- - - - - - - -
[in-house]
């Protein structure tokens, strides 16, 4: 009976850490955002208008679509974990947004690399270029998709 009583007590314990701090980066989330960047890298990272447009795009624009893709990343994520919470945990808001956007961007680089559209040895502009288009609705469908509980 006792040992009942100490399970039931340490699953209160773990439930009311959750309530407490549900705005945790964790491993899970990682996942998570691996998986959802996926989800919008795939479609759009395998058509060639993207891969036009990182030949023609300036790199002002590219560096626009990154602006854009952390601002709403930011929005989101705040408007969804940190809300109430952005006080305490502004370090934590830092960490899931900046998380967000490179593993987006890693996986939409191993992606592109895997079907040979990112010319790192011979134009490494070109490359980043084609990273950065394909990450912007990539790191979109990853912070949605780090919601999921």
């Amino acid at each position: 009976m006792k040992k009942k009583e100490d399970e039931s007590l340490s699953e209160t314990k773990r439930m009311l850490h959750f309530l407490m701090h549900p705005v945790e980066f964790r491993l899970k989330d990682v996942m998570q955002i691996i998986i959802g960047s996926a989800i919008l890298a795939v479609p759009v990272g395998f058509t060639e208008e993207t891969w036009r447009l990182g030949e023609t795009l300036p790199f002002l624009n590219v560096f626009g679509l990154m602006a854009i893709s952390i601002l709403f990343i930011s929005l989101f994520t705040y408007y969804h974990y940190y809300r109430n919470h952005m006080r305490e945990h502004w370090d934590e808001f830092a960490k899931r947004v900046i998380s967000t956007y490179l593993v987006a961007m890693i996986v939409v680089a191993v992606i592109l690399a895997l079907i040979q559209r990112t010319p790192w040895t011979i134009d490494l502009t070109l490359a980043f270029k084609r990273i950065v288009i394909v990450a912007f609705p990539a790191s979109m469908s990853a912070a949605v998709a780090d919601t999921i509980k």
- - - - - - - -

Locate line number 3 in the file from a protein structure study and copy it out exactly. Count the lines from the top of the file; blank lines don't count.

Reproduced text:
């Amino acid at each position: 009976m006792k040992k009942k009583e100490d399970e039931s007590l340490s699953e209160t314990k773990r439930m009311l850490h959750f309530l407490m701090h549900p705005v945790e980066f964790r491993l899970k989330d990682v996942m998570q955002i691996i998986i959802g960047s996926a989800i919008l890298a795939v479609p759009v990272g395998f058509t060639e208008e993207t891969w036009r447009l990182g030949e023609t795009l300036p790199f002002l624009n590219v560096f626009g679509l990154m602006a854009i893709s952390i601002l709403f990343i930011s929005l989101f994520t705040y408007y969804h974990y940190y809300r109430n919470h952005m006080r305490e945990h502004w370090d934590e808001f830092a960490k899931r947004v900046i998380s967000t956007y490179l593993v987006a961007m890693i996986v939409v680089a191993v992606i592109l690399a895997l079907i040979q559209r990112t010319p790192w040895t011979i134009d490494l502009t070109l490359a980043f270029k084609r990273i950065v288009i394909v990450a912007f609705p990539a790191s979109m469908s990853a912070a949605v998709a780090d919601t999921i509980k």